I need more things cluttering my calendar like I need another Kardashian bootying up my news feed. That's why we're coming to a crossroads at my house -- between practices, tournaments and buying another pair of cleats he'll soon grow out of, my son's soccer career is getting to be a pain. We could always go the rec route, but playing rec sports is like being a competitive speller in Alabama. There's just not enough competition around to push you to be the best you can bee (see what I did there?). But the kid's got what it takes to go far, and if he does, he's going to learn some lessons that sports can teach better than anything else. Like these:
Kickers are important too.
You have a kicker in your office. You probably just don't know it. Maybe he's the Homer Simpson-looking programmer with the World of Warcraft figurines on his desk, who may or may not have brought an escort to the last office party. Maybe he's the accountant who never comes out of his office. But successful teams have players that bring specific skills and there's nothing wrong with being that role player. In fact, in the real world, having a very specific skill makes you harder to find and harder to replace. Which gets you the big checks. Don't hate the kicker. Be the kicker.
If it comes down to penalty kicks, you'd better have practiced them.
Whether you're chatting up a potential customer you ran into at the bar, killing it in a job interview or pitching your boss on the new project that's going to get you that next step up the ladder, if you haven't practiced, you're going to hit it over the bar (not in the good way). An old Roman dude named Seneca (the Younger, not Crane) said, "Luck is what happens when preparation meets opportunity." Every soccer player who ever hit the last penalty kick to win a championship did so because of the hours and hours of practice they'd put in. Life is the same way. Think Lionel Messi lucked himself into a World Player of the Year award? The dude's 5' 7". Adi Dassler himself may have stitched together his DNA, but Messi took his genes and ran with them. Over and over. When he was tired, he kept running. And when the pressure's on and the game's on the line, the work he put in practicing is what keeps him from folding. Just like you.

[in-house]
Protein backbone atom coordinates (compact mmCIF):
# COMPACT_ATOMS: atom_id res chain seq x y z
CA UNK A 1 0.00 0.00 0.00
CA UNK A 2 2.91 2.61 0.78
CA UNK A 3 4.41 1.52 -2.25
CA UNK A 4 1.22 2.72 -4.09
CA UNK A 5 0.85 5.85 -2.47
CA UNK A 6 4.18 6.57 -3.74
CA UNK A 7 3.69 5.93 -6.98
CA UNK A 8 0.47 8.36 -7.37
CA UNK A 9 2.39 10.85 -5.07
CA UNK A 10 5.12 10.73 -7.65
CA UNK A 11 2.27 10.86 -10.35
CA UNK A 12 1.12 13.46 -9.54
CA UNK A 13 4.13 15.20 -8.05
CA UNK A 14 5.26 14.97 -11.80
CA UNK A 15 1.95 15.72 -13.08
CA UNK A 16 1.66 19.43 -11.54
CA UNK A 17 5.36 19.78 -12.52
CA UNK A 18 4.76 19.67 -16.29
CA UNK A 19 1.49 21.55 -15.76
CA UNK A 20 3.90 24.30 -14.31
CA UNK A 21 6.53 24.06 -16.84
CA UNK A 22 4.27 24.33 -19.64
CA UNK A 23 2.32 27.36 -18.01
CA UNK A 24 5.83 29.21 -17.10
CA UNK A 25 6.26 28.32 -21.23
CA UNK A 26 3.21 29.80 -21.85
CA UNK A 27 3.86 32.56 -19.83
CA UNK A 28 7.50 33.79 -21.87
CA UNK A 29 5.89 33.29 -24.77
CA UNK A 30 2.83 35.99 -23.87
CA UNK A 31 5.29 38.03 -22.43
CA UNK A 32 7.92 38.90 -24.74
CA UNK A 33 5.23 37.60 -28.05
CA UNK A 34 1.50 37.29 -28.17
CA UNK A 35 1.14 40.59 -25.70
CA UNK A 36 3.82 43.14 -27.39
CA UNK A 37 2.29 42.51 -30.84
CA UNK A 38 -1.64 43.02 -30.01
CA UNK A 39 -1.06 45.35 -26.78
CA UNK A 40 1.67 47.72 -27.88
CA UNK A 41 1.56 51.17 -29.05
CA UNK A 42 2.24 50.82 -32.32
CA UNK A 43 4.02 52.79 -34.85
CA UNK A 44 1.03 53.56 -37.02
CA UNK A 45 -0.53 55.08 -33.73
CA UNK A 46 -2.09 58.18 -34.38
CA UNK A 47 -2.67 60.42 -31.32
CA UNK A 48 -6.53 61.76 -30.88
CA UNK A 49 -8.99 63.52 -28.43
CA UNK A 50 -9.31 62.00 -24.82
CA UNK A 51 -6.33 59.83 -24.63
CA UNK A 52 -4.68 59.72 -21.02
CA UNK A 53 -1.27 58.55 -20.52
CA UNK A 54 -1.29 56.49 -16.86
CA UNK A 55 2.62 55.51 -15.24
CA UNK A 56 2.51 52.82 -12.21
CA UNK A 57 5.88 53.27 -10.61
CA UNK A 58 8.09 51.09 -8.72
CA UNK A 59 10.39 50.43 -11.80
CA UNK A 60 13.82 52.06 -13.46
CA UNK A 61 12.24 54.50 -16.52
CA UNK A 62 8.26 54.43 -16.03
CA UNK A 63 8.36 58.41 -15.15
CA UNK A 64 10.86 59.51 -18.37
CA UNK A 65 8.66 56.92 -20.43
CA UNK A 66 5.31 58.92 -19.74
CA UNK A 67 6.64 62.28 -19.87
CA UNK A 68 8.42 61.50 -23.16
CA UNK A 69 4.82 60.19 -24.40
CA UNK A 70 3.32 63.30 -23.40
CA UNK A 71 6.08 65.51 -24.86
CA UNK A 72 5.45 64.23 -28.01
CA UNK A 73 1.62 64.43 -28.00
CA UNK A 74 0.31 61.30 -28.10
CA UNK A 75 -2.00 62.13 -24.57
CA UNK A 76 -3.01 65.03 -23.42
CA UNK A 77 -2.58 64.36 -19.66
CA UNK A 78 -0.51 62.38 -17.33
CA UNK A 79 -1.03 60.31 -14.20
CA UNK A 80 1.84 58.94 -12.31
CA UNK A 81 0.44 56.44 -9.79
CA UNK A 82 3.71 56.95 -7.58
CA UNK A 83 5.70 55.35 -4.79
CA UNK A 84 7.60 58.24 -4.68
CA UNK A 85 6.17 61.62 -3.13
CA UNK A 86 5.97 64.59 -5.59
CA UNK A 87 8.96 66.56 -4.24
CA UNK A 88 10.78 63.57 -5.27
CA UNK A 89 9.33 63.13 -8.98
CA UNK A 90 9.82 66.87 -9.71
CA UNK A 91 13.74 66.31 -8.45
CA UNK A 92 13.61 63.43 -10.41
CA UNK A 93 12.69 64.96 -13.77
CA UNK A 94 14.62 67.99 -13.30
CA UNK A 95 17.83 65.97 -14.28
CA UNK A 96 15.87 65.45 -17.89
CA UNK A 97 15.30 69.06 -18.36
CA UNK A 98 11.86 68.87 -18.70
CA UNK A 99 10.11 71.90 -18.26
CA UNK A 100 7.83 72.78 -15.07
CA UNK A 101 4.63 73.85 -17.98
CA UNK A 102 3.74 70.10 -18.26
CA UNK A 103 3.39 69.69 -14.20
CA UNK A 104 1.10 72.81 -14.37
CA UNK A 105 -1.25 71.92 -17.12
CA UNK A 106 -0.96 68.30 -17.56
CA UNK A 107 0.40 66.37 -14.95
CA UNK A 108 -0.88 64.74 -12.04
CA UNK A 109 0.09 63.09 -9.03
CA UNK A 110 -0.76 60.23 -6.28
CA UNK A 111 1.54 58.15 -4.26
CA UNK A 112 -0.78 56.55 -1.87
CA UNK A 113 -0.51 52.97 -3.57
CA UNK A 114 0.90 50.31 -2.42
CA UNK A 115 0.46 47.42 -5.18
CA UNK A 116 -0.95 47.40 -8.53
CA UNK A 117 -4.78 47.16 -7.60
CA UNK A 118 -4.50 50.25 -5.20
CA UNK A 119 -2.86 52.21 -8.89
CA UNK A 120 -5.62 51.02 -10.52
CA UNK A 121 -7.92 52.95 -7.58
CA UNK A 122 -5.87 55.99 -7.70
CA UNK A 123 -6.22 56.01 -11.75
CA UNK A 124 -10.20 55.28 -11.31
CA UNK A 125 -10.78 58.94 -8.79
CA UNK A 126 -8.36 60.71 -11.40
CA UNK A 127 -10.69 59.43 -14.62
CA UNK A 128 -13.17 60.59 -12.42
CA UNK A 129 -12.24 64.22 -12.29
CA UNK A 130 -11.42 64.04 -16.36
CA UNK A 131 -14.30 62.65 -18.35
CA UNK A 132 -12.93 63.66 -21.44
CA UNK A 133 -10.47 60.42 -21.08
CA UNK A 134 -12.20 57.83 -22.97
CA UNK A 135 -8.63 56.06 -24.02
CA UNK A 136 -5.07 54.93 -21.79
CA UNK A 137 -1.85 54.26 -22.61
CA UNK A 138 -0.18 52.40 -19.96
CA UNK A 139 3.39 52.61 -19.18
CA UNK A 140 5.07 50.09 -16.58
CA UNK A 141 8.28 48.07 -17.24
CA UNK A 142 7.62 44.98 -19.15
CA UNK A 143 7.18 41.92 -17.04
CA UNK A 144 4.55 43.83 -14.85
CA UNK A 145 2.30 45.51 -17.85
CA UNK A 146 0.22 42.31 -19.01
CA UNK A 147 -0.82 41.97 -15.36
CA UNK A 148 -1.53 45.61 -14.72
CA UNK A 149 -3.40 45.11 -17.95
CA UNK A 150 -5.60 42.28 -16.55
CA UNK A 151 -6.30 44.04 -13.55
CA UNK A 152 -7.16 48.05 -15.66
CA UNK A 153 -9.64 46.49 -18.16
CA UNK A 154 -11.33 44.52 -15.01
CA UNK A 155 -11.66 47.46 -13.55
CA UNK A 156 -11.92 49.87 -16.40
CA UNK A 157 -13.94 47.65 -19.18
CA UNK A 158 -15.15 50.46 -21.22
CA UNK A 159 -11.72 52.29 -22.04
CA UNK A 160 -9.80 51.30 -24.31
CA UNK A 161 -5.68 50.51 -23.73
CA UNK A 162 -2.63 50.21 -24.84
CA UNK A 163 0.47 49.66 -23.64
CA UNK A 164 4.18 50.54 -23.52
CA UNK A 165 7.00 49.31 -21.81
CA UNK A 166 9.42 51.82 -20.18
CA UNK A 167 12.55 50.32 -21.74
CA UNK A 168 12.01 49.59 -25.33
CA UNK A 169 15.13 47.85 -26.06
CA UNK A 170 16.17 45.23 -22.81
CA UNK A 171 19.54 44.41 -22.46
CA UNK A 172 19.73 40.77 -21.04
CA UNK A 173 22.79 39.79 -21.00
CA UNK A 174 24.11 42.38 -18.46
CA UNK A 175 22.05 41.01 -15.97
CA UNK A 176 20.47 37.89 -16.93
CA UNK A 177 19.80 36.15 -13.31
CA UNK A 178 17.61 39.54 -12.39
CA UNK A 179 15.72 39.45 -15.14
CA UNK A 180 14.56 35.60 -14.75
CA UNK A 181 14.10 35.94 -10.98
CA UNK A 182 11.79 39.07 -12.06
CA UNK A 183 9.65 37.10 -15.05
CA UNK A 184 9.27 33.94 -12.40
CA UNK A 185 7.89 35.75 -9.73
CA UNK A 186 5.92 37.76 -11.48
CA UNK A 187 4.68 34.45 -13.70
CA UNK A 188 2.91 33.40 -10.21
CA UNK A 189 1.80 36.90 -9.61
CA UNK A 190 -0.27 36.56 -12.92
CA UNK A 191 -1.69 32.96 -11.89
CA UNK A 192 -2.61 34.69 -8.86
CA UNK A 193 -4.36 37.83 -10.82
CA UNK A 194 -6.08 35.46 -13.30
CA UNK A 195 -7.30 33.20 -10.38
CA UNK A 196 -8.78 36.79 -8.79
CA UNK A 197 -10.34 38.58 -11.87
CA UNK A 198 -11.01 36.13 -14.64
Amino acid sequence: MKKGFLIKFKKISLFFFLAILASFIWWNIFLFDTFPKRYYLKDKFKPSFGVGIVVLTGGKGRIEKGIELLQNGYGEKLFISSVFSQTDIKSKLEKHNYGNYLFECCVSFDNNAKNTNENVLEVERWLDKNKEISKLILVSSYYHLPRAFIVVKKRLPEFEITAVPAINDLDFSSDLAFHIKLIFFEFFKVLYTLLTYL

It's ok if you can't make free throws, but you better be a beast in the paint.
You can only get away with sucking at so many things. Shaquille O'Neal was so bad at free throws that his opponents created a whole strategy around putting him on the foul line. But the hack-a-Shaq strategy didn't work, and Shaq was still the 1999-2000 NBA MVP. In the real world there's nothing wrong with being bad at something. Steve Jobs was notoriously bad at managing people. Mark Cuban is terrible at not saying stupid things. Both of them are/were among the most successful business leaders in the world, but it's because they're so good at everything else that they can get away with it. Sometimes it's ok to spend time maximizing the things you are good at instead of obsessing over the things you're not.
If you don't surround yourself with the right people, you won't win championships.
Charles Barkley is one of the best players to ever play the game of basketball. He won a league MVP, was an 11-time all-star, and never won a championship because one player can win a ton of games, but they'll never win championships by themselves. To do that, even if you're a star you have to have a team around you that's capable of pulling their weight. Also true in life.
You control how you play, not whether you win.
Karl Malone is another NBA MVP who never won a championship. But Malone also had John Stockton, one of the best point guards who ever played the game alongside of him. Unfortunately, he also had Michael Jordan, whose prime coincided almost exactly with Malone's. Malone's career goes to show that no matter what you do, and even if you have the best people around you, you can't guarantee winning. What you can do is define success as something different than winning. Starting a business? Doesn't matter what sector you're inâ€”you don't control the market. You do control how you interact with the people you hire. You control how hard you work, and what kind of model you set for your kids. That kind of success is always within your grasp. Shoot for it, and don't stress if you lose a game here or there (even a big one).
If you look good, you feel good. If you feel good you play good.
My high school baseball coach would've finished that saying with, "And if you play good, you win," but we already know in the real world you don't control whether you win. What is true is that if you take care of yourself first, you'll perform better. People who make health and fitness a priority aren't just happier, they're also more successful. Sometimes that means skipping (gasp!) an hour of work to go to the gym. Sometimes it means choosing not to respond to that late night email. Take care of yourself and your performance will take care of itself.
When I have to cut that next check to the soccer club, those are the kinds of things I'll be telling myself he's learning. Sure, he could learn them other ways. But most of the other ways suck. Just another reason sports are better than pretty much everything else. Make sports not war.
Of all of the people who tweet, I am by far one of them.